Just finished a 11 week long internship with Harman Kardon. I was working mainly on developing new shape shifting controls for the car. The modern car has an inane amount of buttons each dedicated to a control. Luxury brands have partially solved this problem using their rotary controller. However this still requires a lot of attention to the infotainment screen. Instead what if you could control the infotainment system with minimal attention to the screen. This was the goal of my internship.
I started out with 10 broad ideas on how to solve it. With rapid prototyping, user testing, and many long discussions with the rest of the Harman Kardon Future Experience team, I gradually narrowed down these ideas to 4 final ideas that I made high quality prototypes of to demo to the company. These final four ideas were presented to the FX team at the end of my internship.
This is the concept video showing the vision we had for a shape shifting control interface
As of right now, there will be no pictures posted as I am not sure what I can show publicly.
Main skills used: Rapid Prototyping, Mechatronics, 3D printing, 3D CAD (Solidworks)
The Roomba Telepresence Robot provides a much cheaper alternative to current telepresence robot. The Roomba Telepresence Robot takes advantage of the well designed Roomba to provide a reliable well-tested base. While not as reliable as current market robots, the Roomba's cheap price and modifiable design makes it an ideal telepresence robot for those on a budget. The project in total cost around 500 dollars, much less that the current marks for around 1000 dollars.
Final Setup: (Updated 05/16/2017)
Second Setup: (Updated 04/12/2017)
First Setup: (Updated 04/08/2017)
This project was created in order to keep in contact with our parents virtually.
Final Project for ME210: Introduction to Mechatronics has been completed!
For more details, visit this site: http://me210roombot.weebly.com/
At Lytro, I was responsible for one focal project and many side projects. Due to NDA, I cannot delve too far into detail.
My main project was to build a small VR rig that would cover all the viewing angles of the main Lytro Immerge rig. I was required to reach a certain range of heights, reach certain tolerances for mounting the camera, have the rig be easily usable and transportable, and require any camera placement requirements the VR CS team threw at me. During this time, I ran around a lot between the product manager, the CS team, the senior mechanical engineer, the EE team, and the calibration team. I had to make sure my product would work smoothly with their processes. A part of this project is shown below in the first document.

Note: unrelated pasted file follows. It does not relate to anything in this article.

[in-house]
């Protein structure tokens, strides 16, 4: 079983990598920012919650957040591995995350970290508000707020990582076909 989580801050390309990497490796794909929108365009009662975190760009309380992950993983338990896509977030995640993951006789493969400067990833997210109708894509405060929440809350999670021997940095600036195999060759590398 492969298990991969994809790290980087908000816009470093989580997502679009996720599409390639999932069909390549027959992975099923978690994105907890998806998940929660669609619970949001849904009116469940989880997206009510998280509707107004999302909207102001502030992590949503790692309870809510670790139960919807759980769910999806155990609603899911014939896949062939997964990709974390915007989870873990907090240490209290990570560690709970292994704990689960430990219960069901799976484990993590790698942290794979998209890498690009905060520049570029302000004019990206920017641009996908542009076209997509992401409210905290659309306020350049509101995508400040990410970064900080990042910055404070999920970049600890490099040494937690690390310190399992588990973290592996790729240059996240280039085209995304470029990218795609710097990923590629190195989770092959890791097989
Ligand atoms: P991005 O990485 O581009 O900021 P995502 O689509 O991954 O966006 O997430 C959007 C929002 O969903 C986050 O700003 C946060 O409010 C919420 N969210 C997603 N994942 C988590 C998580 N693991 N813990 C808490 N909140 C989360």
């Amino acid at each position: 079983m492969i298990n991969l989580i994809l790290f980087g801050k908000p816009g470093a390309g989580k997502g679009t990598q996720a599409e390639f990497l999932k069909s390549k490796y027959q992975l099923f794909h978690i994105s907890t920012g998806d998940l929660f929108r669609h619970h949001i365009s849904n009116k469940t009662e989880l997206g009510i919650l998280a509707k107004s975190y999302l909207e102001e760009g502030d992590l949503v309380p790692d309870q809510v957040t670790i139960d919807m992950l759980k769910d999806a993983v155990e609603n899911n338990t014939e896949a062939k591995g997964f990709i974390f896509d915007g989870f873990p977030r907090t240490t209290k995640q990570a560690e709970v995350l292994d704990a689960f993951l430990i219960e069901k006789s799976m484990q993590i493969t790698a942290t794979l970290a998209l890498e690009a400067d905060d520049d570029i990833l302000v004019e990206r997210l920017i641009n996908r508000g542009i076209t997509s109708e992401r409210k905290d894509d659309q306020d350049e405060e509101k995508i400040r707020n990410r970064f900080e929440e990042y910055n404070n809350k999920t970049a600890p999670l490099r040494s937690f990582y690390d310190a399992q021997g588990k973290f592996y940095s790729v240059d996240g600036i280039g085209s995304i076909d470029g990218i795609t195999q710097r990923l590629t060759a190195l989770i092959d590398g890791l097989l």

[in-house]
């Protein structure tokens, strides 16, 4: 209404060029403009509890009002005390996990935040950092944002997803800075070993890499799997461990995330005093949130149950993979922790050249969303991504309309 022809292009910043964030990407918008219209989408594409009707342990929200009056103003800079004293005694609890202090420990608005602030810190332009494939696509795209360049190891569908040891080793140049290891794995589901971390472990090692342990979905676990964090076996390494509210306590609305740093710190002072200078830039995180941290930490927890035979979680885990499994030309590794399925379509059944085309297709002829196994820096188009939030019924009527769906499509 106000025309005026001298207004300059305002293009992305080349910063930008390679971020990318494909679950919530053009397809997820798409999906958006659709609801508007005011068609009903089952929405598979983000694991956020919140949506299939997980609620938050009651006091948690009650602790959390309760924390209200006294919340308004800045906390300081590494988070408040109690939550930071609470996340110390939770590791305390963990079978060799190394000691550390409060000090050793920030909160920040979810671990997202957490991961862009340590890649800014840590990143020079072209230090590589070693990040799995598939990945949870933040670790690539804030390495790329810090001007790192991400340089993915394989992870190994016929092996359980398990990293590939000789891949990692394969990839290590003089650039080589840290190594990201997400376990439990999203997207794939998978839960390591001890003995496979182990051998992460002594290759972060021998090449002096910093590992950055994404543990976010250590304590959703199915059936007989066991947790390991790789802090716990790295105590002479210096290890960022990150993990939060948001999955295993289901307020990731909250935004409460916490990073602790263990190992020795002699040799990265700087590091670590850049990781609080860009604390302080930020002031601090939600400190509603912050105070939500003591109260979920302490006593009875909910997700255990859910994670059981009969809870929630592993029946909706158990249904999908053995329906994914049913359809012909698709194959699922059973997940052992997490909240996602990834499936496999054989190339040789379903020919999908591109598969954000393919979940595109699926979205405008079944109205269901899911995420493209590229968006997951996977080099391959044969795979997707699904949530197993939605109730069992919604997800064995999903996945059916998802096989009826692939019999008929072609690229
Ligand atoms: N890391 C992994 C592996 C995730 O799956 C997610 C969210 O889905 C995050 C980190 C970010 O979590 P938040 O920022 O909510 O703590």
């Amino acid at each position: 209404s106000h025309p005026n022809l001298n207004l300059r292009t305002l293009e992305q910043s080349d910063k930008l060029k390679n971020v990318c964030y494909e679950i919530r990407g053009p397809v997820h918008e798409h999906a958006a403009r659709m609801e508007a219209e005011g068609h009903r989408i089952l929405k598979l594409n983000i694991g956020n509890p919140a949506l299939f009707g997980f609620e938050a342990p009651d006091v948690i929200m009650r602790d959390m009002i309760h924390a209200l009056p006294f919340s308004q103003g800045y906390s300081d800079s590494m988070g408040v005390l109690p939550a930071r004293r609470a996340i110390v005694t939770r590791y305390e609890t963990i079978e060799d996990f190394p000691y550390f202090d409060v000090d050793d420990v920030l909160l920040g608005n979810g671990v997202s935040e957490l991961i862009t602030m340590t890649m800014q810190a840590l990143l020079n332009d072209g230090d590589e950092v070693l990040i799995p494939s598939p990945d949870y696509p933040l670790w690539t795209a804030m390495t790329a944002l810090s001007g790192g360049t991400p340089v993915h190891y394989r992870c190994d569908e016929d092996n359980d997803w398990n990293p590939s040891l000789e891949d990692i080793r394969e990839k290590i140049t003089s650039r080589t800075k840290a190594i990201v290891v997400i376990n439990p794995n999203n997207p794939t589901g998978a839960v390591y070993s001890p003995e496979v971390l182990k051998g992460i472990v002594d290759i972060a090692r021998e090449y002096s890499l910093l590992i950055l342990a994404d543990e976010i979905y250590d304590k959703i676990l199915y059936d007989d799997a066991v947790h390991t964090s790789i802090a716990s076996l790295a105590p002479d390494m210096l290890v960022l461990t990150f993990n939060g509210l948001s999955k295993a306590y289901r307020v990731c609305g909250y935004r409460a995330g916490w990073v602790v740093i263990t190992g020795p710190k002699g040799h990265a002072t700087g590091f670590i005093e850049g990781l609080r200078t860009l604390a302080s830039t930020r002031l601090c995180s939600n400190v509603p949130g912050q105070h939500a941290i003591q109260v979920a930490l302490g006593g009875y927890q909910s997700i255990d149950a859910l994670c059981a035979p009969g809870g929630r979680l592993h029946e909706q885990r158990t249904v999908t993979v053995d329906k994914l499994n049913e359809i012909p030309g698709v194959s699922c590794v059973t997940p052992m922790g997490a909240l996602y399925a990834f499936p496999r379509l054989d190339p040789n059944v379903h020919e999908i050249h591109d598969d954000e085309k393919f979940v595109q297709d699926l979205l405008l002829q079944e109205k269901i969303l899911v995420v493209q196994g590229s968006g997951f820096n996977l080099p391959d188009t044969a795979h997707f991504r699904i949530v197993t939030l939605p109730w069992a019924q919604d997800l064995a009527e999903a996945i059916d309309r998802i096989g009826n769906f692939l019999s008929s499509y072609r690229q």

My minor projects are as listed:
For a class project, my team decided to modify a coffee maker to accept any type of coffee mug. There were concern when designing the product about the water pressure and potential cost of adding this feature. However, we were able to have an acceptable water pressure to make the coffee. We also predicted through survey results that we would be able to sell these machines for a slight markup and still make a large profit.
The Lumi Table was my project for ME203, an engineering class at Stanford about design and manufacturing process.
Full Scale Prototype
Practicing MIG Welding And Brass Braising
Construction of the Final Product
Testing the Final Product (light too dim, good height)
Fixing and Finishing
Finished Product Ready for Powder Coating
Over the past two weeks, I have been playing around with ways to remotely turn on lights for the Waliid. Two of the setups are shown below. Sorry for the tired voice. It was very late at night as I did not really have time to do this any other time.
In this setup I used parts from a servo to turn on the light, mainly the control board and the potentiometer.
A couple of days later I realized I still had a brushed ESC around ( I originally got the brushed ESC to try to remotely light a fuse). I also had just received a LED strip to play around. This result was much better than the first. The LEDs were much brighter and the setup overall was just much more reliable.
I showed this setup up to SAP (Syria Airlift Project) and they liked the idea, albeit with some hesitancy on the slight complexity of design. However the complexity was deemed to be minimal and I was allowed to put the lights on the plane as shown below.
Then this Saturday, we decided to do a night flight testing the LED lights. Overall it turned out very well. Inclusively, our leader, Mark Jacobsen, made a small LED setup to put on the payload to make it easier to find.
A short video of the night flight is shown below.
Make Magazine decided to do a report on us shortly after the Sacramento demo. We showed up our current process to send out these planes and drop supplies.
Their story here: http://makezine.com/2015/05/06/building-drones-to-deliver-medicine-and-food-to-war-torn-syria/